The Stars and Creators of “A Million Little Things” Reflect on the Lessons the Series Taught Them

“When we were shooting the pilot, I talked to the [Executive Producers] about, ‘This is my plan for where we're going,’” recalled A Million Little Things series creator DJ Nash during a TCA press conference to promote the upcoming fifth and final season. “Whenever I write a pilot, I like to know what the finale is so that you know what you're writing towards. It's never been relevant before, but on this one it was. So we knew, right from the beginning, this is where we're going. It was really kind of amazing because it was a secret that was held between the EPs and the writers for a long time. And then as new writers came in, that was sort of the first-day initiation, was telling that story.”



“It feels like a bookend in some ways, that the friend group is going to rally around Gary and be there for him as he struggles with the diagnosis that he just got at the end of season four,” showrunner Terrence Coli said about the parallels between the first and final seasons. When the series began, longtime friends bonded over the suicide of one of their peers. This time, a character is fighting to save his life. “That's what this friend group has always done and has always done best, which is be there for each other and show up through all the trials and tribulations. I think that's why we love watching them every week.”

“She's getting the chance to pay forward what Gary did for her,” actress Allison Miller said about her character Maggie, whose husband’s cancer came back at the end of last season. “She fought him so hard for a long time. And the fact that now she gets to be the person who is supporting him and caretaking, it means a lot to me as an actor to be able to tie something up creatively that way. And I think emotionally, for Maggie and Gary, it's just a really beautiful story to be able to tell.”

“Gary's number one coping mechanism is comedy,” James Roday Rodriguez shared about his character’s response to tough situations. “His default is to cover everything with humor… I think it's a decent approach to dealing with tragedy and adversity, not that there's anything wrong with feeling your feelings. That's okay too. But we've all been taught that from the moment we all started eating breakfast a healthy balance is important… Otherwise, I don't know that you'd be able to make it, or anyone would be able to watch it if there weren't a couple of jokes.”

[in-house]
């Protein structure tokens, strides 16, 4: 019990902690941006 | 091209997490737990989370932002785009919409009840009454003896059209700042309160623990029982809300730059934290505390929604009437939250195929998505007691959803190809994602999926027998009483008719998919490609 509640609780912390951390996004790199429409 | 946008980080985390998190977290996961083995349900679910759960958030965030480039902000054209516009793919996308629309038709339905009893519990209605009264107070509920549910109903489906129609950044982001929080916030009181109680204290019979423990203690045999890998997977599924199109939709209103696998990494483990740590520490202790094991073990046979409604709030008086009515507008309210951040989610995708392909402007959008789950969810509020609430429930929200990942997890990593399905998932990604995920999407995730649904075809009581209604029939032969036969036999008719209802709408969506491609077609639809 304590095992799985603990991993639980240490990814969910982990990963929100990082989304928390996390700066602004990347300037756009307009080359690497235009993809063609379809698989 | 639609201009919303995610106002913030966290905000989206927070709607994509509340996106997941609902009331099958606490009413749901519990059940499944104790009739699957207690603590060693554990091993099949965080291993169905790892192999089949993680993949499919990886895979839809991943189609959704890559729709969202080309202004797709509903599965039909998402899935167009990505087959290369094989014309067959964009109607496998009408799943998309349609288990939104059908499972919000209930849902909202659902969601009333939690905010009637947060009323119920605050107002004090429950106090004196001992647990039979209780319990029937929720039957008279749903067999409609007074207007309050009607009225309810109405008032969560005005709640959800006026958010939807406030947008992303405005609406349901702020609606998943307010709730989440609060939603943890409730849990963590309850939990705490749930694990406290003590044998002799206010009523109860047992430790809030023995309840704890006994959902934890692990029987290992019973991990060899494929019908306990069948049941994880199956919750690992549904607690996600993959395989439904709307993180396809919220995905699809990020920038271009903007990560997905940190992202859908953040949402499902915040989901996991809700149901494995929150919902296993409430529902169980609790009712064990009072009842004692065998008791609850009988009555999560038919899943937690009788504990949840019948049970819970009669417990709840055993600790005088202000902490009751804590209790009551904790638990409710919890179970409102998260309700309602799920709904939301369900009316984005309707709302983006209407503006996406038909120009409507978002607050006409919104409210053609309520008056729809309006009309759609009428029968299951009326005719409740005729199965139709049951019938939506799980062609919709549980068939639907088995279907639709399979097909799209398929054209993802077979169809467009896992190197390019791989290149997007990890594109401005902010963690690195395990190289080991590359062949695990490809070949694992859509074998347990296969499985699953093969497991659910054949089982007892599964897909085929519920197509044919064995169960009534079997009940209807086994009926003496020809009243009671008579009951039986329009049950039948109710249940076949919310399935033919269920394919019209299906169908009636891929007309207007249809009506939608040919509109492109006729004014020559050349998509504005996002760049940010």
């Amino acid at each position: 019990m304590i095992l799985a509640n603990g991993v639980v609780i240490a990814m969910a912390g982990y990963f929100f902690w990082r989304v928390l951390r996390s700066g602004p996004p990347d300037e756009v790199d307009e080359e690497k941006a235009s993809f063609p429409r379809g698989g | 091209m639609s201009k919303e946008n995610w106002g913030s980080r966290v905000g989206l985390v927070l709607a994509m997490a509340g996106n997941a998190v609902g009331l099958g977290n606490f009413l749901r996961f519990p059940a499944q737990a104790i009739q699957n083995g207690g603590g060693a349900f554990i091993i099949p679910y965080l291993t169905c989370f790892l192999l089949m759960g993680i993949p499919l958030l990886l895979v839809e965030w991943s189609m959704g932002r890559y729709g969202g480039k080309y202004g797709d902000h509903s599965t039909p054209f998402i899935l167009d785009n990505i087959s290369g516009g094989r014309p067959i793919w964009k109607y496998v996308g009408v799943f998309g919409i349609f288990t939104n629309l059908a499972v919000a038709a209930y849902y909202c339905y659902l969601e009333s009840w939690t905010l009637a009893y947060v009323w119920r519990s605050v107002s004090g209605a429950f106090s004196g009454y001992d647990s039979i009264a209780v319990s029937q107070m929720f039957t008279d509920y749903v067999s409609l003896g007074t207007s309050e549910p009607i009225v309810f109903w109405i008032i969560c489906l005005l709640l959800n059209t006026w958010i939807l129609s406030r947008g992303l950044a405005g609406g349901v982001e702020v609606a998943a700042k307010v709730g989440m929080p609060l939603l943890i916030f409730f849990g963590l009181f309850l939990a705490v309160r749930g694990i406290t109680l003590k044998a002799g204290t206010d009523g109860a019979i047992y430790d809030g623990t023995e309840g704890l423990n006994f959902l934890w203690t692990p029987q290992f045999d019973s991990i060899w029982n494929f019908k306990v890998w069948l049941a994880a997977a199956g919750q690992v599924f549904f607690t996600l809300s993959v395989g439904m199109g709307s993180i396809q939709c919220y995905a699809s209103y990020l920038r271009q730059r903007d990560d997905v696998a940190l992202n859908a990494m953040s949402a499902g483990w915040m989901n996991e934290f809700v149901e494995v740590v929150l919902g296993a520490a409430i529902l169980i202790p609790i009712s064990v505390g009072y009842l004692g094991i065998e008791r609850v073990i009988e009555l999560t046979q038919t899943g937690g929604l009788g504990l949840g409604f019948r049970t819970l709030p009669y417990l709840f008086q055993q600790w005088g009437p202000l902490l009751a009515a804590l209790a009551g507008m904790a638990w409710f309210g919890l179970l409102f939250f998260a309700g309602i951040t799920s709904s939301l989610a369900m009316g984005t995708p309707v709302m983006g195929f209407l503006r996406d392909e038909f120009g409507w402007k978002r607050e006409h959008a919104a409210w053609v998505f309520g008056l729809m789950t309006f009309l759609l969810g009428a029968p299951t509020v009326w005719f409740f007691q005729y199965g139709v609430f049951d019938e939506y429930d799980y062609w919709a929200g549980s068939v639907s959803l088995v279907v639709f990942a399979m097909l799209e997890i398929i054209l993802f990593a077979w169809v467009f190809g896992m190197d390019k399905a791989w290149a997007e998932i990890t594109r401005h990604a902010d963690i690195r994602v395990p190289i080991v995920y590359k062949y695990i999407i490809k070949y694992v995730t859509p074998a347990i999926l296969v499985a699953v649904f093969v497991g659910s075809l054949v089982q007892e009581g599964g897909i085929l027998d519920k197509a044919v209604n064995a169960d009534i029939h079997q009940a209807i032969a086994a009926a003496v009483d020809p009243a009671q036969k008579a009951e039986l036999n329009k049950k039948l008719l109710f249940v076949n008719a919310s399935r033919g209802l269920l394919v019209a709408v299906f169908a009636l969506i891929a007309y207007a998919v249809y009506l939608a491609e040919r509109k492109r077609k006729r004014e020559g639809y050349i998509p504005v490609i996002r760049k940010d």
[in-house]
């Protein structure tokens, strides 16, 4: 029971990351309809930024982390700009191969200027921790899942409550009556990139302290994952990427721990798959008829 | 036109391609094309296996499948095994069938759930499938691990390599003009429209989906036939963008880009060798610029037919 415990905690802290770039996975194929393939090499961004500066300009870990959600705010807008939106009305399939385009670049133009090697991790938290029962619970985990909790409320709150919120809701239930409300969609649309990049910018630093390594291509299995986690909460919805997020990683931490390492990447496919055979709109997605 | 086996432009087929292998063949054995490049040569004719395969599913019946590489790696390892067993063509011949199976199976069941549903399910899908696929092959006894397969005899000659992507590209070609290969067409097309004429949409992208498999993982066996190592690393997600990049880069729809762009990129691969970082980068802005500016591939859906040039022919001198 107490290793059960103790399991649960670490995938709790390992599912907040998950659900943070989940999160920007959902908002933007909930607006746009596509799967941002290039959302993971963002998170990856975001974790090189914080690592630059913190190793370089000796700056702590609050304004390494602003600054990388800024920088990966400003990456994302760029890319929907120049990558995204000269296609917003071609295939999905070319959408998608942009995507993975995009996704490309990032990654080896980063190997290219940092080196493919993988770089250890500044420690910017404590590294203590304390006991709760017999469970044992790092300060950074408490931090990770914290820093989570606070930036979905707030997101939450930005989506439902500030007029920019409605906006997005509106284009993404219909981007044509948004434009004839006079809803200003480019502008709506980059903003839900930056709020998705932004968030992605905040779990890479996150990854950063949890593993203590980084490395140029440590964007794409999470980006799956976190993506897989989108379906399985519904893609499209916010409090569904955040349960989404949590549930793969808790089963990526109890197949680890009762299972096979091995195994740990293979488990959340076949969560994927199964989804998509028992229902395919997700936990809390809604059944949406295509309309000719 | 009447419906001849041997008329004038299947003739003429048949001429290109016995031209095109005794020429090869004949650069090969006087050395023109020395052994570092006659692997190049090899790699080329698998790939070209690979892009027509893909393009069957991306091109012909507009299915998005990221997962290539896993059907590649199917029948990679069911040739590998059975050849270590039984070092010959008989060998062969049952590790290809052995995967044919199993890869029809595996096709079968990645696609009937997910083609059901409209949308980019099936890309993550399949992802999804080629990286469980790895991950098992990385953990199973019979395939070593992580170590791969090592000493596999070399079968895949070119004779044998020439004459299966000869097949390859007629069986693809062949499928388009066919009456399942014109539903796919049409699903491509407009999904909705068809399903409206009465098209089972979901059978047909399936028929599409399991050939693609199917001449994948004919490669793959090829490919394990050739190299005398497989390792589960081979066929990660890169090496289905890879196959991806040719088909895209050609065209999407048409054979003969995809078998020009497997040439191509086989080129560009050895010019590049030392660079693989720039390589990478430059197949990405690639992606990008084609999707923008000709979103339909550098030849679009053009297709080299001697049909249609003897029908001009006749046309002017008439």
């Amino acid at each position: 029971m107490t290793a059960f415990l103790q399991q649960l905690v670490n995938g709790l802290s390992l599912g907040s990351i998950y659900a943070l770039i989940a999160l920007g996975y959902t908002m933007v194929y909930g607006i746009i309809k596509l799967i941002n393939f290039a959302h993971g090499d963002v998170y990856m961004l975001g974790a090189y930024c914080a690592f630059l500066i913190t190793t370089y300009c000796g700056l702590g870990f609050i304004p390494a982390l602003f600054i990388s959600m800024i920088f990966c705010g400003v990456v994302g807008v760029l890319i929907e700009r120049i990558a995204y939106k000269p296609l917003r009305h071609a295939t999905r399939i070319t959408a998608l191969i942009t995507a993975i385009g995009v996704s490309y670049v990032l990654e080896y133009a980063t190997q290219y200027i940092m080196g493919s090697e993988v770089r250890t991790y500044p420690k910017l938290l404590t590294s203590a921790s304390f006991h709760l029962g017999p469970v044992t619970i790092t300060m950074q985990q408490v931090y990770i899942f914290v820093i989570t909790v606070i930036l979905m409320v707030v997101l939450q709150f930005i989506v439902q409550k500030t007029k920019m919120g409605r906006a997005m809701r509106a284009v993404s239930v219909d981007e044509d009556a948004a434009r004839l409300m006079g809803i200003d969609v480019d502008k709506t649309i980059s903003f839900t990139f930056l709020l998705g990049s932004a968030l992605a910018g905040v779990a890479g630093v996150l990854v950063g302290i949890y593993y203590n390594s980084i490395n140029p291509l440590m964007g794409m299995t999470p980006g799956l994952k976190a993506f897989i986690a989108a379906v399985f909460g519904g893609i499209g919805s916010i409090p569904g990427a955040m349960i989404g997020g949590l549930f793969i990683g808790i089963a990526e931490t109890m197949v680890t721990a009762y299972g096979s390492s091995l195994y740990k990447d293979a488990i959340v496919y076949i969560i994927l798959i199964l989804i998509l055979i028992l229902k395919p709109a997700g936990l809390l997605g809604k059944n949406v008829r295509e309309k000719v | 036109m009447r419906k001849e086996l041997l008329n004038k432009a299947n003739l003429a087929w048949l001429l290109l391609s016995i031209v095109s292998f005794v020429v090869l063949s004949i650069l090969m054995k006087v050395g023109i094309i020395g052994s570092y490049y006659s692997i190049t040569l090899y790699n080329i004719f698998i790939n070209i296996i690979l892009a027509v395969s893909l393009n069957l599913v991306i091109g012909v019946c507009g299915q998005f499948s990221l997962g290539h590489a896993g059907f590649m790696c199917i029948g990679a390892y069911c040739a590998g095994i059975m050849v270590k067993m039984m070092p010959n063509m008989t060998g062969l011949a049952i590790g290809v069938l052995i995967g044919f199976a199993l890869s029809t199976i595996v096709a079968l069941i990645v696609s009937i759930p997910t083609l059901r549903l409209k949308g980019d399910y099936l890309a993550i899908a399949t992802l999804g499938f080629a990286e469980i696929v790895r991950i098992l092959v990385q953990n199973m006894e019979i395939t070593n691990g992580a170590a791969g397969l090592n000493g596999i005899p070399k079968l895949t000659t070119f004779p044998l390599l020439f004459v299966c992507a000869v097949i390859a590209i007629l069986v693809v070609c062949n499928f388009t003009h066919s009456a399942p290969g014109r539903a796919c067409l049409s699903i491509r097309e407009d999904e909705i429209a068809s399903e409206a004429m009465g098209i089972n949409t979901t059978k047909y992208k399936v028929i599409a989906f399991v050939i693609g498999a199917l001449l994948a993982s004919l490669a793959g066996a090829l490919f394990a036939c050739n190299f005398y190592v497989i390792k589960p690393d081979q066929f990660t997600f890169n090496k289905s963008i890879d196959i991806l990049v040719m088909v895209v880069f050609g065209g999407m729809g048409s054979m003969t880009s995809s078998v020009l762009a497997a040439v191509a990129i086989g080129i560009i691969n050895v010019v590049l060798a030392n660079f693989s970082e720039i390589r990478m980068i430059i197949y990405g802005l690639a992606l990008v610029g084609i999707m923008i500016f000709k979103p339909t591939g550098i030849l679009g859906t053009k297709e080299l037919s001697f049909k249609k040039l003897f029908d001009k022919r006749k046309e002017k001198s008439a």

“I don't think it's just always about having happy endings, but how can you put one foot in front of the other and how can you organically get it to a place that seems to make sense to people,” proposed Grace Park, who plays Katherine. “The show reflects a lot of different people in areas in life that were not necessarily previously talked about. And so it really offers a lot of movement and conversations and changes the stigma of things. And I think that's one of the wonderful legacies of A Million Little Things.” Grace talked about her own personal change and growth over the course of this five-year journey and how the show as really helpful in prodigy her with a space to play. “Even if it's fake, the feelings still feel real… I feel really very blessed to have such an amazing arc.”

“Over the last five years, the people that I've encountered who watch the show, the stories that they've shared with me, the awareness that I've been forced to have because of the responsibility that comes with these depictions, it's changed my life,” shared Romany Malco, who plays Rome. “It's made me a different person and made me aware of how many people extremely close to me are actually dealing with these real things that we depict in our show. And, honestly, I was a bit blind and insensitive to some of it because of my lack of awareness, because of my ignorance, because of my insulated existence to some degree. And so, for me, five years have gone by, and I feel like a much more responsible parent, a much more supportive spouse, a much more tuned-in son and brother because of my experience on the show, and even a better friend. And I would just hope that other people who are watching it feel that that DJ and Terrence and the writers have actually made a conscious effort of making sure that they depict these stories and these struggles in a responsible way. And hopefully, it's affected other people in the same way.”

Look back on how A Million Little Things has changed you as a viewer as you head into this fifth and final season, premiering Wednesday, February 8th, at 10/9c on ABC. Episodes are available to stream on Hulu the day after air.

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